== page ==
Wheels24 reports that 135,000 people have died in crashes on South African roads over the past decade. This is a devastating figure – equivalent to the number of spectators seated in two Cape Town soccer stadiums. That’s beyond tragic!
According to the Automotive Association (AA), bad driver attitude is one of the biggest culprits when it comes to these accidents. You can’t help but wonder if some drivers are perhaps enacting their aspirations to play a lead role in a local version of the 2 Fast 2 Furious movie (SA reload) or if sheer carelessness about road safety has become the norm. Bad attitude aside, when you slide into the drivers’ seat, you immediately become responsible to protect the lives of all passengers seated in your car and also to protect the lives of other road users. The condition of your vehicle is another aspect for which you have to take responsibility to prevent it from becoming a death carriage. If you don’t, the consequences might be costly (and even fatal).
But what if a specific vehicle’s design is to blame? Not all cars are made equal when it comes to safety. Do you know which cars have been rated as least safe in South Africa? It’s not always the obvious flaming red Ferrari or lime Lambo as one would expect and could even be more of a ‘functional oak’ than a crowd-pleaser.
According to the AA and The European New Car Assessment Programme (NCAP), their tests revealed the top five most dangerous cars on the road and suggested a few better alternatives. The assessment criteria included the following:
Reflecting on their report, the AA stated that there was a “dire need” to beef up the safety standards in some models. We consider the top five.
1. JMC 4×2 Boarding (2018 models or older)
It’s on point for affordability, but far from perfect when it comes to its looks or safety features. It’s very basic and more functional than future driven. The JMC 4×2 Boarding also scored a big fat zero NCAP Global rating.
The vehicle has NO airbags to protect passengers against crashes and no lock brakes.
“If you require a versatile workhorse that can transport a hefty payload, the JMC Boarding is not a bad bet. It’s however not really suitable for family use because of the lack of safety features. But the carrying capability is there, as is amazing fuel consumption for a workhorse.”, states CAR magazine.
Alternative: Suzuki Vitara
2. Nissan NP300 Hardbody (2018 models or older)
The NP300 Hardbody might look like a bakkie that can take you places, but it’s highly likely to disappoint when it comes to safety. According to the AA, it achieved an alarming zero-star rating for its poor adult occupant protection, mainly in the driver head and chest areas, in the frontal crash test at 64km/h.
The bakkie’s structure also collapsed during a crash test and posed a danger for drivers despite the double frontal airbags. According to the AA, the NP300 Hardbody achieved two stars for child occupant protection.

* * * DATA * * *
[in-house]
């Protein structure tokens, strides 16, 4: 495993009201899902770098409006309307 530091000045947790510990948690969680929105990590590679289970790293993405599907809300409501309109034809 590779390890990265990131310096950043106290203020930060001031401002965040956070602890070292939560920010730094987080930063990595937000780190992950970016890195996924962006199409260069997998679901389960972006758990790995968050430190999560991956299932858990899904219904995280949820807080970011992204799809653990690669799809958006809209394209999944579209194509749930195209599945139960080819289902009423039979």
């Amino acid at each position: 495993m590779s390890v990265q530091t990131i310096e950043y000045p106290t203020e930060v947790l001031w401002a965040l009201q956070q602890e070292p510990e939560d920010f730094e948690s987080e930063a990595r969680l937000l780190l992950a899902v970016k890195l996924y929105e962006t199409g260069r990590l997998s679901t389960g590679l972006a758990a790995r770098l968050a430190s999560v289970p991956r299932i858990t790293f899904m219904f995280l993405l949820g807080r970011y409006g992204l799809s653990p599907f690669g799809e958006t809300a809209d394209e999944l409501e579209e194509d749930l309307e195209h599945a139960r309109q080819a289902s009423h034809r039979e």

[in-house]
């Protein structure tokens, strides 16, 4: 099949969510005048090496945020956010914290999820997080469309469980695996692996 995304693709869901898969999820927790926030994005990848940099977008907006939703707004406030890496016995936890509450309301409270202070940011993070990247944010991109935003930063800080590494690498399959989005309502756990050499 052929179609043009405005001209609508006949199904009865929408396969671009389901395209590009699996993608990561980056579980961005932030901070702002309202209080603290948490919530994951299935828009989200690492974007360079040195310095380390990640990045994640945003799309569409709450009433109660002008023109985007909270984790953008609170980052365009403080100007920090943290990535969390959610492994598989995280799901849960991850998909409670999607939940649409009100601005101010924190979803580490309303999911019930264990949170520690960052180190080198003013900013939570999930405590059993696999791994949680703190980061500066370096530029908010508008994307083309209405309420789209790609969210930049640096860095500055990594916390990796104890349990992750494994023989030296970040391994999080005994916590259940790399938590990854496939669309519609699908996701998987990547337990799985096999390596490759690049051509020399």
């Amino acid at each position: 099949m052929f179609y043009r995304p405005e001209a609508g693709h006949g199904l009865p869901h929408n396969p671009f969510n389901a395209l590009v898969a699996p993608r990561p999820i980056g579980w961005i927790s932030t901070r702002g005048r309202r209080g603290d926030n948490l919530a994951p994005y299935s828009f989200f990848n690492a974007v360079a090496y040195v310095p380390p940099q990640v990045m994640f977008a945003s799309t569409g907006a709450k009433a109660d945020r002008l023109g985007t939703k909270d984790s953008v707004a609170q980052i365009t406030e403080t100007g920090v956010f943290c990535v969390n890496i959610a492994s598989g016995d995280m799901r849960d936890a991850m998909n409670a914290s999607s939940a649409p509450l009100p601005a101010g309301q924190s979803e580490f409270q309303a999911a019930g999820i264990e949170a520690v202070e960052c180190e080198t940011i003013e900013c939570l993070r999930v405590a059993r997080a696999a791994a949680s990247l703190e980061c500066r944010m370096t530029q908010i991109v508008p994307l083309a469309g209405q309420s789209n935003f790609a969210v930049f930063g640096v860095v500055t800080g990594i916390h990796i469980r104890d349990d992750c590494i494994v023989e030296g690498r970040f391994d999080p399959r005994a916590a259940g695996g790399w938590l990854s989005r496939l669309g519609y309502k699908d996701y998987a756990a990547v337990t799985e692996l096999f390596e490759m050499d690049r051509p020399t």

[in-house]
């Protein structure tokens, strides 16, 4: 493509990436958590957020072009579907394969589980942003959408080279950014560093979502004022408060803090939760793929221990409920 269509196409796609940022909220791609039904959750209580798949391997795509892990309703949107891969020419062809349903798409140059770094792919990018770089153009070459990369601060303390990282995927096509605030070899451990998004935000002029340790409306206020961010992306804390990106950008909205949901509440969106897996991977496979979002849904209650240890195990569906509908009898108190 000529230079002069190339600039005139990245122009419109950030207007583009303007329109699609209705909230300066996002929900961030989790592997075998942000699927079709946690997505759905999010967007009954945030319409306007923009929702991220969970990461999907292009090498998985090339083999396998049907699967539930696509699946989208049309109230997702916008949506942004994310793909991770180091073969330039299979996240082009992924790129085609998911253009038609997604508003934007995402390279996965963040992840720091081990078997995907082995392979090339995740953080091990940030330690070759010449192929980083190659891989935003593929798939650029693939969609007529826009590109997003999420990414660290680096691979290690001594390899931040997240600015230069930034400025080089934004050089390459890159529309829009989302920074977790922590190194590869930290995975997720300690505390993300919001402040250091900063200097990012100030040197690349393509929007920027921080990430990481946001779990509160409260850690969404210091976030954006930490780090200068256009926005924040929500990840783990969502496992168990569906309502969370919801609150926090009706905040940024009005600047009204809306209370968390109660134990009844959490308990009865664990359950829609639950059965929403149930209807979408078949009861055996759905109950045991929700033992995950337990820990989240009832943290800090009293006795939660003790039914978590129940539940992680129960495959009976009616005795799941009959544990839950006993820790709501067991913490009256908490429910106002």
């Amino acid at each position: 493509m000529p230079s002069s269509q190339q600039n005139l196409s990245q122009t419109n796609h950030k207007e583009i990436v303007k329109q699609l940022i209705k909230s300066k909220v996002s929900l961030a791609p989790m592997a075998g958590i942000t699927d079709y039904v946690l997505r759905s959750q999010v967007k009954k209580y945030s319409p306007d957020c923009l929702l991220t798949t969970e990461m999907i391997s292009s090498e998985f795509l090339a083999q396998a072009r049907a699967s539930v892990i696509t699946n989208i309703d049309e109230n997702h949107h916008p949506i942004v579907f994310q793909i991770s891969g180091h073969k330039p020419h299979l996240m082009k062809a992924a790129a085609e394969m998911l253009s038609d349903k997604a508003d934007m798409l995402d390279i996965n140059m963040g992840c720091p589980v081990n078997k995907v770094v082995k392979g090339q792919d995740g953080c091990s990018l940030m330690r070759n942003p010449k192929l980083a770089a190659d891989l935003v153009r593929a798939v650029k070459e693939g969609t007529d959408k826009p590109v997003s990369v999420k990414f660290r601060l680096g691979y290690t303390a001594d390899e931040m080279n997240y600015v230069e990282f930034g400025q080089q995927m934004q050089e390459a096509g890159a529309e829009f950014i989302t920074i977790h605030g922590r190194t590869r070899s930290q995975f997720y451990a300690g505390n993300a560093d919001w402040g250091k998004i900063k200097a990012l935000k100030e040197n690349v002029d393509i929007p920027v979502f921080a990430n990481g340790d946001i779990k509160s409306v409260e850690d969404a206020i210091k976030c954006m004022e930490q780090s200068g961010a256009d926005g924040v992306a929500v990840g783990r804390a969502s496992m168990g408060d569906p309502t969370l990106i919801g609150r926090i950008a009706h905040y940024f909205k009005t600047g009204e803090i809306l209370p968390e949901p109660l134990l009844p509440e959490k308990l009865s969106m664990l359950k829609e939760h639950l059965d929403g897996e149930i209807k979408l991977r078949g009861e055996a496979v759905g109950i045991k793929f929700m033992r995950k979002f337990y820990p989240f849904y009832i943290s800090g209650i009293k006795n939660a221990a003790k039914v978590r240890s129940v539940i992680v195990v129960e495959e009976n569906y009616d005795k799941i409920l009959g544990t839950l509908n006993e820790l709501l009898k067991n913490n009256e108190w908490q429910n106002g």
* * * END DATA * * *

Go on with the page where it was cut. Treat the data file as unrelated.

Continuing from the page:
Despite the Nissan NP300’s lack of safety features, it’s like the JMC 4×2 Boarding, a good workhorse, and is available with comforts like aircon, extra storage space and keyless remote entry.
Alternative: Nissan Navara
3. Renault KWID (2018 models or older)
The Renault KWID might look like the perfect first car for a tech-savvy millennial, but it scored a disappointing zero-star Global NCAP rating in 2018. Global NCAP Secretary-General, David Ward says: “It’s very disturbing to see such a poor result for the KWID”. There’s no airbag for the poor front and back passengers. It also doesn’t come with standard ABS.
Although 2018 and older Renault KWID models didn’t have ABS as a standard across the range, the newer ranges (2018 to 2020) have it. The front passengers also have airbags now and the suspension of the vehicle has improved.
Alternative: Renault Clio
4. Fiat Panda (2018 models or older)
The Fiat Panda is perfect for the budget, but far from perfect when it comes to safety features. It scored a zero NCAP Global rating.
NCAP gave the Fiat Panda a safety rating of just 16% for child occupant protection, which Auto Express says is “the lowest rating ever awarded in this category” and “well below” the industry average score of 79%. NCAP testers says the Panda, which the magazine claims is Italy’s best-selling car, showed “poor” head and neck protection for children between the ages of six and ten. Side impact readings also uncovered “high injury risks” to children “due to head-to-head contact.”
Meanwhile, the Italian crossover was handed a 45% score for adult occupant protection and 47% for “vulnerable road users” – which includes pedestrians.
Alternative: Fiat 500
Next time you’re in the market for a new car, make sure that the safety features are on track. You can find car safety ratings here, if you’re unsure how to check it.
Stay safe and remember to get dotsure.co.za car insurance for those unexpected bumps in the road! Do a quick, online quote from the comforts of your couch in under five minutes here.